1. Inclusion of “political groups” in definition of genocide

It was immediately clear to the Court that “political groups” are not one of the four protected categories within Article II of the Convention.[8] Moreover the Court noted, that an examination of the historical drafting materials of the Genocide Convention indicated that this was a deliberate exclusion by the drafters.[9]

The Court held that there were no convincing reasons to depart from the established groups within this definition. This view was strengthened as all subsequent instruments of international law, such as the Convention on the Non-Applicability of Statutory Limitations to War Crimes and Crimes against Humanity of 1968, the International Criminal Tribunal for the former Yugoslavia Statute of 1993 and the Rome Statute on the International Criminal Court of 1998, reflect near identical definitions as that contained in the Genocide Convention.[10]

The Court did acknowledge the existence of some views under customary international law of a broader definition of genocide, which included political groups. However, the Court did not find these convincing especially in the face of equally strong opposing views.[11]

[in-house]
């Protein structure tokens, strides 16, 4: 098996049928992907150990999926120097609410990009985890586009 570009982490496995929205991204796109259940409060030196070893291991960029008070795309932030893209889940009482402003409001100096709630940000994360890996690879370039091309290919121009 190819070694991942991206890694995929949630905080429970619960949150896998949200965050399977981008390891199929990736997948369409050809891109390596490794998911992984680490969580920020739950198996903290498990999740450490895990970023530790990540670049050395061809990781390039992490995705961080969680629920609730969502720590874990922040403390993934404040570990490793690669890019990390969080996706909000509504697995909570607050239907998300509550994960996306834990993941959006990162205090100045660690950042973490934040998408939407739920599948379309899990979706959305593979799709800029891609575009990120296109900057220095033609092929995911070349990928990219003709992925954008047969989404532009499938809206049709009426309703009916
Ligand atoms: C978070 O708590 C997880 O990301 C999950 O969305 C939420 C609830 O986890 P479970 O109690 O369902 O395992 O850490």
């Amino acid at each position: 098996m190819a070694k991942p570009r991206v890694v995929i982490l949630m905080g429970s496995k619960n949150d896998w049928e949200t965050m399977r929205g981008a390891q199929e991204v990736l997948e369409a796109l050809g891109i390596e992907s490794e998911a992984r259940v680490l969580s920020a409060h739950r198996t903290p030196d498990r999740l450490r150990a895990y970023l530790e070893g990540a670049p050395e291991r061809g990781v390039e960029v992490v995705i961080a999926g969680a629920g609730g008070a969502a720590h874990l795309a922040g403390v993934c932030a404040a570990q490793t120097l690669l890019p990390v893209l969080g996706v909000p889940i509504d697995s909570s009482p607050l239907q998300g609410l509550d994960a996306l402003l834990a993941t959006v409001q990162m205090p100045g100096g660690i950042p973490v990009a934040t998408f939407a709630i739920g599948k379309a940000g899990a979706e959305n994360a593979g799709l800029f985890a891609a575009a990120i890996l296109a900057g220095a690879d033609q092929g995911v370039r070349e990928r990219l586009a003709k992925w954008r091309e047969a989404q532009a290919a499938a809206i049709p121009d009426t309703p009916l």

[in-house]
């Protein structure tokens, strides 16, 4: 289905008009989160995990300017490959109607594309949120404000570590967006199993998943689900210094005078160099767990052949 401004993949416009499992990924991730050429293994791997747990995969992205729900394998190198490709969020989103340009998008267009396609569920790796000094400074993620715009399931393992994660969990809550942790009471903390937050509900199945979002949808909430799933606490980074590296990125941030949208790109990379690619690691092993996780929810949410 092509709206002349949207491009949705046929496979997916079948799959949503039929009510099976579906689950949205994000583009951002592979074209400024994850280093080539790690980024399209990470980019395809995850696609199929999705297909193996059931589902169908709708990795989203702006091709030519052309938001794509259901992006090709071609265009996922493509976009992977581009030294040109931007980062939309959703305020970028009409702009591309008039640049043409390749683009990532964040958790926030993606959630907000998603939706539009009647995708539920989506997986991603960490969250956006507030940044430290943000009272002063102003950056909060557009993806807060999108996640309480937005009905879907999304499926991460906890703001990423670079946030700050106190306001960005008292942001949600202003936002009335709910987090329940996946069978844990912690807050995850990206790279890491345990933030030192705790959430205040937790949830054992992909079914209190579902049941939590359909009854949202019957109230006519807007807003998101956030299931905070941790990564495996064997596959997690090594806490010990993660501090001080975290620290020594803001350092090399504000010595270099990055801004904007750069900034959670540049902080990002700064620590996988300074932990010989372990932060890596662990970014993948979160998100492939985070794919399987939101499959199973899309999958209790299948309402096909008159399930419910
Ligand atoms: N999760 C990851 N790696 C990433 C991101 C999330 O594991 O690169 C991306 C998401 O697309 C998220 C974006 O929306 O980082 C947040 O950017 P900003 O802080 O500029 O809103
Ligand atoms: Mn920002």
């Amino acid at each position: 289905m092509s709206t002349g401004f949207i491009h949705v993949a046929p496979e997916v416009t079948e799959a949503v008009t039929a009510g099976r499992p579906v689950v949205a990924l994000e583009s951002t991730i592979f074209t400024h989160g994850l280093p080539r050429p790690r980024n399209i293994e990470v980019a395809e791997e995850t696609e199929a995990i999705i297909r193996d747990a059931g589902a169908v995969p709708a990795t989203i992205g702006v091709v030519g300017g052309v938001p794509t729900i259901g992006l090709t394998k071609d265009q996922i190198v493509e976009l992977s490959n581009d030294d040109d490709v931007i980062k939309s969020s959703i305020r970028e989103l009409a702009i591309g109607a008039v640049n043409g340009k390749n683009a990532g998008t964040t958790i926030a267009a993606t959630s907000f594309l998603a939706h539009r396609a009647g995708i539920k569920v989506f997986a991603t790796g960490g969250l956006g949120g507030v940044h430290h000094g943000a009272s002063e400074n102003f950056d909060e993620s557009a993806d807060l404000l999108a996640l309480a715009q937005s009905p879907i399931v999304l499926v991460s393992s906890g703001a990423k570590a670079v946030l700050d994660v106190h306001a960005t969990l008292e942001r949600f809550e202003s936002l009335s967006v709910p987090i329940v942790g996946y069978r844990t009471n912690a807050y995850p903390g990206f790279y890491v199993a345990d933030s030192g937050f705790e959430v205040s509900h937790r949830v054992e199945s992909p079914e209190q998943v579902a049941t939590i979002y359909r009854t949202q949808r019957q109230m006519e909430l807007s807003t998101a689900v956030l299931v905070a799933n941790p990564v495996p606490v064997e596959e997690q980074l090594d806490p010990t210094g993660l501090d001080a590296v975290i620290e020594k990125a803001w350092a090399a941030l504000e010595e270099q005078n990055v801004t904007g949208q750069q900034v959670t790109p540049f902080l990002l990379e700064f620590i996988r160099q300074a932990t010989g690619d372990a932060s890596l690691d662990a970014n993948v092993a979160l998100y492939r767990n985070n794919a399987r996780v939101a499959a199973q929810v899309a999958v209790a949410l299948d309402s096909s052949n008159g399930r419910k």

2. Interpretation of “in part” as used in Article II of the Genocide Convention

The Court next dealt with the Government of Lithuania’s submission that the Lithuanian partisans were “part” of a national group (the ethnic Lithuanians) and were thus protected by Article II of the Genocide Convention.[12] As mentioned prior, Article II of the Genocide Convention provides that a crime will amount to genocide where there was “intent to destroy in whole or in part…a group, as such”.

The Court held that the “in part” element of the definition of genocide, as it stood in 1953, had a requirement as to substantiality.[13] This interpretation would necessarily preclude a mere part of an ethno-national group i.e. two Lithuanian partisans from coming within the protection of Article II where the crime did not also fulfil a numerical requirement of substantiality.